The Startup Phase: Steps to Launching a Tech Company

Six tools and resources to get your company up and running

black guy on laptop

So you’re great with computers, love the latest apps and often advise friends on what programs they need to adopt. Still, starting a tech company can be quite an undertaking; especially if you are essentially a novice. Here are some tips on what to do in order to get started.

1) Join a tech incubator or accelerator program where you can take advantage of free or reduced price office space and equipment, collaborate with other tech entrepreneurs, and receive insight from veterans. For example, the NewMe accelerator program will bring seven minority-led startups from across the country to be mentored by Silicon Valley’s best and brightest for nine weeks this June. Keep in mind that some accelerators require an equity stake. Check your local university or search the National Business Incubation Association for organizations near you.

2) Get into the Lean Startup Movement. Some of the best tech startups started with simple designs, ideas and html coding (Remember, Facebook anyone?). Initially you should opt to create a Minimal Viable Product. You do need to demonstrate that your idea is useful and will eventually be profitable for its investors, but it’s not a good idea to spend a lot of money right out the gate. Instead, take advantage of free, open source software like, Ruby on Rails, a web application framework that includes tools to make common development tasks easier, and survey your potential customer base to determine what they want or need.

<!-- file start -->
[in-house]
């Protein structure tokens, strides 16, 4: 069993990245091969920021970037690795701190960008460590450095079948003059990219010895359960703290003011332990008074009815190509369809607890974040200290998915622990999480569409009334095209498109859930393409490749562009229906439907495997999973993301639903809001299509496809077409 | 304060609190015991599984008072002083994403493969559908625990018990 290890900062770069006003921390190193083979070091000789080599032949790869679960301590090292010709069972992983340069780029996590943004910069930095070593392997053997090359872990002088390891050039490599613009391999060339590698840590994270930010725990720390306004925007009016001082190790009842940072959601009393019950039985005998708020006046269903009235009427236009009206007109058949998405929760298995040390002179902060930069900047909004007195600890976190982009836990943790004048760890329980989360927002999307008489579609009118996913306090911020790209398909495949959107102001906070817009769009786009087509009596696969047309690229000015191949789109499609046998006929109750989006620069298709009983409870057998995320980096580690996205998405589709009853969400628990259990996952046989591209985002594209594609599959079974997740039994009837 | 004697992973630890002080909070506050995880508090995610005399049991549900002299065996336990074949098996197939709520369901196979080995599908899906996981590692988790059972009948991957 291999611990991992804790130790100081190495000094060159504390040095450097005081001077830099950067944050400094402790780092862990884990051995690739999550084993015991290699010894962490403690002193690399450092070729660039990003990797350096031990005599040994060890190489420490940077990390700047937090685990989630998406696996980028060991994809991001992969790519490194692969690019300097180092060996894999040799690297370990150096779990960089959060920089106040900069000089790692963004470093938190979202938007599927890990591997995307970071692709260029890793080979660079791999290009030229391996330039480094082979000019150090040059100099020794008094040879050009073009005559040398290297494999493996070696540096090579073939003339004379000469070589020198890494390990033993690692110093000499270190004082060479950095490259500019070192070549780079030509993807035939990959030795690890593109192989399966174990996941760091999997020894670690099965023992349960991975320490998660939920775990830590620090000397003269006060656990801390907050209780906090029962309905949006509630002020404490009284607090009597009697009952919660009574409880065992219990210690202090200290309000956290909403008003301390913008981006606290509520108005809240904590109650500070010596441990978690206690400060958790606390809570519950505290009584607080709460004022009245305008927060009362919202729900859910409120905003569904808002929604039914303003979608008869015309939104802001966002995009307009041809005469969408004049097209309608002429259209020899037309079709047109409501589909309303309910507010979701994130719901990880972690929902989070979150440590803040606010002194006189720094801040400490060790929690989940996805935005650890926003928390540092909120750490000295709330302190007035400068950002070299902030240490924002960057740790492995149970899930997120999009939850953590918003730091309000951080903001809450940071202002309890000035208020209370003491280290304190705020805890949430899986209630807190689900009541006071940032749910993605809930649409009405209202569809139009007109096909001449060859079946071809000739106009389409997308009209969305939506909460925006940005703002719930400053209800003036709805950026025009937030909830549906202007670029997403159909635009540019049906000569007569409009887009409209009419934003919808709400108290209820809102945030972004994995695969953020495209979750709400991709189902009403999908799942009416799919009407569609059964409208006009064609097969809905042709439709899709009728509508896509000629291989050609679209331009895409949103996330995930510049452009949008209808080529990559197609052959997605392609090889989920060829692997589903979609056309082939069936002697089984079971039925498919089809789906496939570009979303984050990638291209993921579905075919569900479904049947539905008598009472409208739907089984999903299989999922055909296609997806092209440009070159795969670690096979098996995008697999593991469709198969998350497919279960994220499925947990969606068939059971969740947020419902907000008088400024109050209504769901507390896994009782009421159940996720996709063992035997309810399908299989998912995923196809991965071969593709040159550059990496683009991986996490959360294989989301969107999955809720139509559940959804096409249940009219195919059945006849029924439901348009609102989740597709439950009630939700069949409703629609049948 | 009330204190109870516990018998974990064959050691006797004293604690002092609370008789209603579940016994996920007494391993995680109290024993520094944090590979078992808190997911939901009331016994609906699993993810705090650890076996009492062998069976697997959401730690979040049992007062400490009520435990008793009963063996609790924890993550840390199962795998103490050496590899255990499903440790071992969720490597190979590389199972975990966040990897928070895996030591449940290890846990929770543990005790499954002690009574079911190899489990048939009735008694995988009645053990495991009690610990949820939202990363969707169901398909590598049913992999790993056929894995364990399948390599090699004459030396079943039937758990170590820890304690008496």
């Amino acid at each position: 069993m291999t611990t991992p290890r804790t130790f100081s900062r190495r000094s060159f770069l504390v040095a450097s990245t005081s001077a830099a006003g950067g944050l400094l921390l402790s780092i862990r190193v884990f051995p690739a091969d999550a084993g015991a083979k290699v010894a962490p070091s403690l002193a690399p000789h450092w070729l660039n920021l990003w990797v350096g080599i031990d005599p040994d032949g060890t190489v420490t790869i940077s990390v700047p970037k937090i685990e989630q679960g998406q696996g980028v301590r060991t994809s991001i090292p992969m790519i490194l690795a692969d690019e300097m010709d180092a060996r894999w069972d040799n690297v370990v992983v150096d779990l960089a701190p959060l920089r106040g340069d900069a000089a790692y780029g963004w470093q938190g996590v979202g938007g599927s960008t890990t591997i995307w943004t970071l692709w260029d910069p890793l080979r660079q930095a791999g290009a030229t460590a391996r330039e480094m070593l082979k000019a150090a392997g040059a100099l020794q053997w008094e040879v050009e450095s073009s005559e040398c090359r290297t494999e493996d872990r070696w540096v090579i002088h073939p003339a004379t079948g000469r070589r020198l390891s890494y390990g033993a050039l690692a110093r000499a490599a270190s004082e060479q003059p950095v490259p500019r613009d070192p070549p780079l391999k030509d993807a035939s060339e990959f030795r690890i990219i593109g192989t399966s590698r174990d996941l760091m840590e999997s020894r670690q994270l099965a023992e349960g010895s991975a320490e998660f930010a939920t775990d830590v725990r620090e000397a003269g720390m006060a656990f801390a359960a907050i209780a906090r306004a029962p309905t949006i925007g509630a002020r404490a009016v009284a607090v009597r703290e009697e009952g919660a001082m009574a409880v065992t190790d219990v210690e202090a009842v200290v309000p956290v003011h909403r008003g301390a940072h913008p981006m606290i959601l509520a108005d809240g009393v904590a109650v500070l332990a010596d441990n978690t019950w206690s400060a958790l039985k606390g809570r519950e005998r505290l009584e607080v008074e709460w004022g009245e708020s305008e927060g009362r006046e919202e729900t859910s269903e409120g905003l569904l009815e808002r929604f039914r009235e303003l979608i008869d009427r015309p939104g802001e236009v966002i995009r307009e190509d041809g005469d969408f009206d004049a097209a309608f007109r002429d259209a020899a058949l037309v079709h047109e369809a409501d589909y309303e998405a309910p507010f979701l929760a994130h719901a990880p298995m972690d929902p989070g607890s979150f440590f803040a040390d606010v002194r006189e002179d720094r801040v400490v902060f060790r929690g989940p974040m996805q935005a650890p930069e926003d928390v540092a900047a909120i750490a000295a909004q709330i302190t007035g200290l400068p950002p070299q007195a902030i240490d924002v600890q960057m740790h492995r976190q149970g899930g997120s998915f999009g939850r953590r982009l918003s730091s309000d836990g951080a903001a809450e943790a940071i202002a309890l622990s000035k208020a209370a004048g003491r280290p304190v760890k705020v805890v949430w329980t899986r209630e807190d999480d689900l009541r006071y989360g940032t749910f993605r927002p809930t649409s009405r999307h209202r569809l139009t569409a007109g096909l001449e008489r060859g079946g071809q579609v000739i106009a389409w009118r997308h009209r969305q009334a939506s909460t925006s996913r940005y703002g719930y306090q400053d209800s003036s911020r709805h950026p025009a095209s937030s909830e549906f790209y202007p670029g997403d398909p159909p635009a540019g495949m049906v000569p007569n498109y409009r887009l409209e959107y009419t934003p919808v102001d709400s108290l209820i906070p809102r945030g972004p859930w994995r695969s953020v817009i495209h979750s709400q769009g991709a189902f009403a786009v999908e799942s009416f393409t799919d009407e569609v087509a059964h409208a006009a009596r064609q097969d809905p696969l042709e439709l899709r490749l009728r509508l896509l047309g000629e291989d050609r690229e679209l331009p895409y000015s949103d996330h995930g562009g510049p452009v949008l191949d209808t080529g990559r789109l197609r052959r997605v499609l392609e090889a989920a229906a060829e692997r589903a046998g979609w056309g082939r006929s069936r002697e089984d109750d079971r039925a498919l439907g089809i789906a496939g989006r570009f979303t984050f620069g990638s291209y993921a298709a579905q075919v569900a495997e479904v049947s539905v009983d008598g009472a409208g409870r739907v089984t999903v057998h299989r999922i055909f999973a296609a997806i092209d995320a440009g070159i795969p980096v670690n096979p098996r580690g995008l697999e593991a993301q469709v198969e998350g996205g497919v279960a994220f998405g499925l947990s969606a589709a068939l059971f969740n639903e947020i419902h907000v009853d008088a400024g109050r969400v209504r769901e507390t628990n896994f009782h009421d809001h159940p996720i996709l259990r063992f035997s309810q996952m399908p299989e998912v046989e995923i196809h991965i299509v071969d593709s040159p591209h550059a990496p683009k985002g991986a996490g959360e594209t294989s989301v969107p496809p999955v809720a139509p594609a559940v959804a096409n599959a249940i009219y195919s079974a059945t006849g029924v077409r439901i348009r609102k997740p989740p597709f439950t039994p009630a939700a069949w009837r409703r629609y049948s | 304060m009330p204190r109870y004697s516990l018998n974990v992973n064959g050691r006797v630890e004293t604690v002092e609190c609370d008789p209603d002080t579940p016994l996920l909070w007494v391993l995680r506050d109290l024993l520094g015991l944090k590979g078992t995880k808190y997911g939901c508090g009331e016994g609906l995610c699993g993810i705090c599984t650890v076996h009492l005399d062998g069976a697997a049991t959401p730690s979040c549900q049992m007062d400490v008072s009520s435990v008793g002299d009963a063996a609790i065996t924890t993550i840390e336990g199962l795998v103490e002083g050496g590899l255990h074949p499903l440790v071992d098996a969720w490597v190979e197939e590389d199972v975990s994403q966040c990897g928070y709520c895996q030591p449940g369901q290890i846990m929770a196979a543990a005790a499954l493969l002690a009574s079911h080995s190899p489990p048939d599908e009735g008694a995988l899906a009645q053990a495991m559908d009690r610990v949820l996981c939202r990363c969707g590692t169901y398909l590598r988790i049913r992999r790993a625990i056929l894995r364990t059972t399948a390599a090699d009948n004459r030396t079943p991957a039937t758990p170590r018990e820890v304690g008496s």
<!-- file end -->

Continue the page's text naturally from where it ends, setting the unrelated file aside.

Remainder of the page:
3) Search for early stage seed capital using resources like AngelList, a free social community of angel investors and venture capitalists who share deals with each other. Getting introduced on the list can result in an invite to pitch your idea and possibly get funded.

4) Network and participate in events like Startup Weekend, which is held in cities around the world and gives tech entrepreneurs, developers, and programmers, a venue to form teams, learn programming, develop prototypes, and start companies.

5) Perfect your tech pitch. The tech elevator pitch can be far more difficult than a regular elevator pitch since there might be a lot of technical information to convey to your audience. It should be available even when you’re sleep. In other words, if someone visits your website wanting to know what you do, you need to be able to explain it to them in clear consise terms. That might mean using a video animation service like Switch Video or SayitVisually.

6) Finally, seek out other African Americans in technology with similar goals. Black Founders, is one new organization created to promote diversity and provide mentorship in the Silicon Valley startup community. They are planning to expand their events to other cities, including New York. Also try searching for Black Tech groups in your area on Meetup.com. Currently, there is a Blacks in Tech Meetup group in New York and Los Angeles. If one doesn’t exist in your city organize it yourself.

For more information: Read Startups Open Sourced, a collection of interviews with 33 tech founders, who talk about programming, design, VC funding, and sustainable/lean growth. The book talks to BE Nexter Justin Seibel who launched Justin.tv, a platform where people can watch and broadcast live streaming videos. The book is $20 as an ebook through paypal or $30 for paperback at Lulu.com.

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  • Magadapally

    I have mashups in my tsartup life, as well. Friends have become colleagues, and colleagues have become friends. I guess the overlap makes it easier to manage your relationships.Love the image, btw